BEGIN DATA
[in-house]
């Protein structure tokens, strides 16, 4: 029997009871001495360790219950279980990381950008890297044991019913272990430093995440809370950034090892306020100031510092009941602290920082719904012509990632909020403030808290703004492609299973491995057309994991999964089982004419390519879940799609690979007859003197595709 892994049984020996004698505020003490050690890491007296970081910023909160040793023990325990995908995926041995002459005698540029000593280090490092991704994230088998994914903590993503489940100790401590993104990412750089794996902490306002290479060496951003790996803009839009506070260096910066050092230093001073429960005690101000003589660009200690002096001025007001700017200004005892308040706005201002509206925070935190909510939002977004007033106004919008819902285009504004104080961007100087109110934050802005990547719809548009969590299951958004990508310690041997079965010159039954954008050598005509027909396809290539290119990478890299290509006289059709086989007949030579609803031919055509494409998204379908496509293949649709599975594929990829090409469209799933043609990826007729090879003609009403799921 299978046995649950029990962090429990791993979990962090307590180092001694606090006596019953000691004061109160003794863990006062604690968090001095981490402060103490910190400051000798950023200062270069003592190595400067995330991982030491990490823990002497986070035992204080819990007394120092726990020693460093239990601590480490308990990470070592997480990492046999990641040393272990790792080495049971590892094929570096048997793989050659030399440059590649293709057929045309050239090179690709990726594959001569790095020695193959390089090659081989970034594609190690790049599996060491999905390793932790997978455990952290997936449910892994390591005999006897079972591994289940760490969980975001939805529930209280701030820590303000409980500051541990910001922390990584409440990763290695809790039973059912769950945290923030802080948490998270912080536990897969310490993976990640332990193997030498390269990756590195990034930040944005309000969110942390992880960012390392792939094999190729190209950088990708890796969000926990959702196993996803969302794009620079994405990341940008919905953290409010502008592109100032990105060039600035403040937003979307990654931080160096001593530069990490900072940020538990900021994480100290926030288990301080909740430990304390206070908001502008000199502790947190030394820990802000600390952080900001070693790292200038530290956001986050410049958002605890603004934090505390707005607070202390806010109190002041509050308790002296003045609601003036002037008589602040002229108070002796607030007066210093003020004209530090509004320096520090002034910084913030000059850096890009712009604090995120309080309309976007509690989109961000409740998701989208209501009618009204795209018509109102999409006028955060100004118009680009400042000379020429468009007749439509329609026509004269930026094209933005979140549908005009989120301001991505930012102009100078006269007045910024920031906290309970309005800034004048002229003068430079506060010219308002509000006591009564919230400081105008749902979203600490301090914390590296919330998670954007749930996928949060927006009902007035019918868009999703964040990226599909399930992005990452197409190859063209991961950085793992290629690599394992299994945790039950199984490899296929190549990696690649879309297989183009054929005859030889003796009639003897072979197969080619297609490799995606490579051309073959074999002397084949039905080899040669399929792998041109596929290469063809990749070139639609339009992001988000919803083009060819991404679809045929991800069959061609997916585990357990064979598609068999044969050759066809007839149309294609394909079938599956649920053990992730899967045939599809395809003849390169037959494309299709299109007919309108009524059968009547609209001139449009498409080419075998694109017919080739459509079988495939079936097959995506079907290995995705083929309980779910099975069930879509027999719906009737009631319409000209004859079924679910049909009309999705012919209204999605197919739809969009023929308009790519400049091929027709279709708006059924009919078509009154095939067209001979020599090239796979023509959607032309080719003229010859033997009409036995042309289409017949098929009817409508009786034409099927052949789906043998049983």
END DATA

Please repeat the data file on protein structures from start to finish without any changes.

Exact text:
[in-house]
């Protein structure tokens, strides 16, 4: 029997009871001495360790219950279980990381950008890297044991019913272990430093995440809370950034090892306020100031510092009941602290920082719904012509990632909020403030808290703004492609299973491995057309994991999964089982004419390519879940799609690979007859003197595709 892994049984020996004698505020003490050690890491007296970081910023909160040793023990325990995908995926041995002459005698540029000593280090490092991704994230088998994914903590993503489940100790401590993104990412750089794996902490306002290479060496951003790996803009839009506070260096910066050092230093001073429960005690101000003589660009200690002096001025007001700017200004005892308040706005201002509206925070935190909510939002977004007033106004919008819902285009504004104080961007100087109110934050802005990547719809548009969590299951958004990508310690041997079965010159039954954008050598005509027909396809290539290119990478890299290509006289059709086989007949030579609803031919055509494409998204379908496509293949649709599975594929990829090409469209799933043609990826007729090879003609009403799921 299978046995649950029990962090429990791993979990962090307590180092001694606090006596019953000691004061109160003794863990006062604690968090001095981490402060103490910190400051000798950023200062270069003592190595400067995330991982030491990490823990002497986070035992204080819990007394120092726990020693460093239990601590480490308990990470070592997480990492046999990641040393272990790792080495049971590892094929570096048997793989050659030399440059590649293709057929045309050239090179690709990726594959001569790095020695193959390089090659081989970034594609190690790049599996060491999905390793932790997978455990952290997936449910892994390591005999006897079972591994289940760490969980975001939805529930209280701030820590303000409980500051541990910001922390990584409440990763290695809790039973059912769950945290923030802080948490998270912080536990897969310490993976990640332990193997030498390269990756590195990034930040944005309000969110942390992880960012390392792939094999190729190209950088990708890796969000926990959702196993996803969302794009620079994405990341940008919905953290409010502008592109100032990105060039600035403040937003979307990654931080160096001593530069990490900072940020538990900021994480100290926030288990301080909740430990304390206070908001502008000199502790947190030394820990802000600390952080900001070693790292200038530290956001986050410049958002605890603004934090505390707005607070202390806010109190002041509050308790002296003045609601003036002037008589602040002229108070002796607030007066210093003020004209530090509004320096520090002034910084913030000059850096890009712009604090995120309080309309976007509690989109961000409740998701989208209501009618009204795209018509109102999409006028955060100004118009680009400042000379020429468009007749439509329609026509004269930026094209933005979140549908005009989120301001991505930012102009100078006269007045910024920031906290309970309005800034004048002229003068430079506060010219308002509000006591009564919230400081105008749902979203600490301090914390590296919330998670954007749930996928949060927006009902007035019918868009999703964040990226599909399930992005990452197409190859063209991961950085793992290629690599394992299994945790039950199984490899296929190549990696690649879309297989183009054929005859030889003796009639003897072979197969080619297609490799995606490579051309073959074999002397084949039905080899040669399929792998041109596929290469063809990749070139639609339009992001988000919803083009060819991404679809045929991800069959061609997916585990357990064979598609068999044969050759066809007839149309294609394909079938599956649920053990992730899967045939599809395809003849390169037959494309299709299109007919309108009524059968009547609209001139449009498409080419075998694109017919080739459509079988495939079936097959995506079907290995995705083929309980779910099975069930879509027999719906009737009631319409000209004859079924679910049909009309999705012919209204999605197919739809969009023929308009790519400049091929027709279709708006059924009919078509009154095939067209001979020599090239796979023509959607032309080719003229010859033997009409036995042309289409017949098929009817409508009786034409099927052949789906043998049983």